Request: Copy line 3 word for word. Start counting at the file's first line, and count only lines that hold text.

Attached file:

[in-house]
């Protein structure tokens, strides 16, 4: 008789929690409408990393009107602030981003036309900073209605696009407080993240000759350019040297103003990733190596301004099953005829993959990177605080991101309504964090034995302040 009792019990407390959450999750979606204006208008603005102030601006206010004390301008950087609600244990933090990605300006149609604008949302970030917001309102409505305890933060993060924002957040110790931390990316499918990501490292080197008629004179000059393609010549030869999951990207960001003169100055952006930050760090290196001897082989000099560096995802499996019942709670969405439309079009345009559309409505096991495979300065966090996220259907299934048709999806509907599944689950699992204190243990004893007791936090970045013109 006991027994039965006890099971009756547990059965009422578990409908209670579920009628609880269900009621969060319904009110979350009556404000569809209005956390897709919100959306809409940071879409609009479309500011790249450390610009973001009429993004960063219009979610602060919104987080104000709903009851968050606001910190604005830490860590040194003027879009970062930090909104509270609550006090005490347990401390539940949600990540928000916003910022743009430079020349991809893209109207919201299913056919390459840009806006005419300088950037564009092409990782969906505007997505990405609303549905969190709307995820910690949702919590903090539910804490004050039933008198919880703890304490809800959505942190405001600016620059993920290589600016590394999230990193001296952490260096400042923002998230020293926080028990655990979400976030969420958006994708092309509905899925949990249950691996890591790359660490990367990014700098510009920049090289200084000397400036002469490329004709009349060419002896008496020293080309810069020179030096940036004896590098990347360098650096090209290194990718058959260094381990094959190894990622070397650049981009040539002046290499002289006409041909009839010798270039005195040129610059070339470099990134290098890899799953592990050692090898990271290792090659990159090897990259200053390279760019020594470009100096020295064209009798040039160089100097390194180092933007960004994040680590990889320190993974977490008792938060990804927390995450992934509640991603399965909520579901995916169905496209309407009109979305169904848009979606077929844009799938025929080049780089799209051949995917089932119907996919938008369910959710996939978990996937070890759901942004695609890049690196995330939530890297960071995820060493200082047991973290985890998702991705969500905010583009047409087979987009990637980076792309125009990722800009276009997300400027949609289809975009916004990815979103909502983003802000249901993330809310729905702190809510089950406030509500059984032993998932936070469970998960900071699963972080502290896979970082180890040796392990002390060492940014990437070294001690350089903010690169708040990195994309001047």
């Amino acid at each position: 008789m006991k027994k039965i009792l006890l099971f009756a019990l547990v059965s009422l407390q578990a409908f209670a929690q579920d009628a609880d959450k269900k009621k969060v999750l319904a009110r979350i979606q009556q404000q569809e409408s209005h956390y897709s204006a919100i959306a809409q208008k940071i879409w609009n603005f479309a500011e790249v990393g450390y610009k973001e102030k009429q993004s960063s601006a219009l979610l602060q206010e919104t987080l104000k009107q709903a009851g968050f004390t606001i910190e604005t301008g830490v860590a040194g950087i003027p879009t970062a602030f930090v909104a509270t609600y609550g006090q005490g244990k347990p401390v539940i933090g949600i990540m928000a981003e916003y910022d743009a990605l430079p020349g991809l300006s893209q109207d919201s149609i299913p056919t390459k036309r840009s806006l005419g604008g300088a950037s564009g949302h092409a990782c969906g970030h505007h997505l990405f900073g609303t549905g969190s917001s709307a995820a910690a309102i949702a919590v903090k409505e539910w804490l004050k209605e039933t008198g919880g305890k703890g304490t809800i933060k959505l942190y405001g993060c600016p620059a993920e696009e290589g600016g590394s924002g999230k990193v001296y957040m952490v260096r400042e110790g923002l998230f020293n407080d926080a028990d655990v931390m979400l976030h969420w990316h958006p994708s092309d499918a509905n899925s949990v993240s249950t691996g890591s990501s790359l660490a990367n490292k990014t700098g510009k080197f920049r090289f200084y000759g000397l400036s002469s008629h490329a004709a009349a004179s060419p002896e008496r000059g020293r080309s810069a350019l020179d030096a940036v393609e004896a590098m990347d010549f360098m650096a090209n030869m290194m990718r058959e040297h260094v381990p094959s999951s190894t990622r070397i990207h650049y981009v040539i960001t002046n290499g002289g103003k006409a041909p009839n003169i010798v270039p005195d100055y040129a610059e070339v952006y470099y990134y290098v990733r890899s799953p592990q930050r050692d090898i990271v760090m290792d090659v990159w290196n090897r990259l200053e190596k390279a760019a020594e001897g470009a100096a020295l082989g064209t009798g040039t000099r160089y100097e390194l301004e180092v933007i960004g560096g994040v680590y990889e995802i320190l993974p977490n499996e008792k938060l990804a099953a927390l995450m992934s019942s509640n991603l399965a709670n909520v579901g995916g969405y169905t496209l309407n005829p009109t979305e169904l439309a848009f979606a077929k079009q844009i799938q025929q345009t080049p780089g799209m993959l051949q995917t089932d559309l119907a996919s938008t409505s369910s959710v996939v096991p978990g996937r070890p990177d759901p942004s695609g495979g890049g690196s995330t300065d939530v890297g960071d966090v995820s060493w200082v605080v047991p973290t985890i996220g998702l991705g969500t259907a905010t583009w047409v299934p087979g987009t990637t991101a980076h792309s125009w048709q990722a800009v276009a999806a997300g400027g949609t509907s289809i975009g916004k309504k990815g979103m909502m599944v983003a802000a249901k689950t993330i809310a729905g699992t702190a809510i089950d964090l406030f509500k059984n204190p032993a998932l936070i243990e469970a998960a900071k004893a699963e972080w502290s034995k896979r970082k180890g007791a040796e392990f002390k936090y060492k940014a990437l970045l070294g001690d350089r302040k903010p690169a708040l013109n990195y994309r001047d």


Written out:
């Amino acid at each position: 008789m006991k027994k039965i009792l006890l099971f009756a019990l547990v059965s009422l407390q578990a409908f209670a929690q579920d009628a609880d959450k269900k009621k969060v999750l319904a009110r979350i979606q009556q404000q569809e409408s209005h956390y897709s204006a919100i959306a809409q208008k940071i879409w609009n603005f479309a500011e790249v990393g450390y610009k973001e102030k009429q993004s960063s601006a219009l979610l602060q206010e919104t987080l104000k009107q709903a009851g968050f004390t606001i910190e604005t301008g830490v860590a040194g950087i003027p879009t970062a602030f930090v909104a509270t609600y609550g006090q005490g244990k347990p401390v539940i933090g949600i990540m928000a981003e916003y910022d743009a990605l430079p020349g991809l300006s893209q109207d919201s149609i299913p056919t390459k036309r840009s806006l005419g604008g300088a950037s564009g949302h092409a990782c969906g970030h505007h997505l990405f900073g609303t549905g969190s917001s709307a995820a910690a309102i949702a919590v903090k409505e539910w804490l004050k209605e039933t008198g919880g305890k703890g304490t809800i933060k959505l942190y405001g993060c600016p620059a993920e696009e290589g600016g590394s924002g999230k990193v001296y957040m952490v260096r400042e110790g923002l998230f020293n407080d926080a028990d655990v931390m979400l976030h969420w990316h958006p994708s092309d499918a509905n899925s949990v993240s249950t691996g890591s990501s790359l660490a990367n490292k990014t700098g510009k080197f920049r090289f200084y000759g000397l400036s002469s008629h490329a004709a009349a004179s060419p002896e008496r000059g020293r080309s810069a350019l020179d030096a940036v393609e004896a590098m990347d010549f360098m650096a090209n030869m290194m990718r058959e040297h260094v381990p094959s999951s190894t990622r070397i990207h650049y981009v040539i960001t002046n290499g002289g103003k006409a041909p009839n003169i010798v270039p005195d100055y040129a610059e070339v952006y470099y990134y290098v990733r890899s799953p592990q930050r050692d090898i990271v760090m290792d090659v990159w290196n090897r990259l200053e190596k390279a760019a020594e001897g470009a100096a020295l082989g064209t009798g040039t000099r160089y100097e390194l301004e180092v933007i960004g560096g994040v680590y990889e995802i320190l993974p977490n499996e008792k938060l990804a099953a927390l995450m992934s019942s509640n991603l399965a709670n909520v579901g995916g969405y169905t496209l309407n005829p009109t979305e169904l439309a848009f979606a077929k079009q844009i799938q025929q345009t080049p780089g799209m993959l051949q995917t089932d559309l119907a996919s938008t409505s369910s959710v996939v096991p978990g996937r070890p990177d759901p942004s695609g495979g890049g690196s995330t300065d939530v890297g960071d966090v995820s060493w200082v605080v047991p973290t985890i996220g998702l991705g969500t259907a905010t583009w047409v299934p087979g987009t990637t991101a980076h792309s125009w048709q990722a800009v276009a999806a997300g400027g949609t509907s289809i975009g916004k309504k990815g979103m909502m599944v983003a802000a249901k689950t993330i809310a729905g699992t702190a809510i089950d964090l406030f509500k059984n204190p032993a998932l936070i243990e469970a998960a900071k004893a699963e972080w502290s034995k896979r970082k180890g007791a040796e392990f002390k936090y060492k940014a990437l970045l070294g001690d350089r302040k903010p690169a708040l013109n990195y994309r001047d």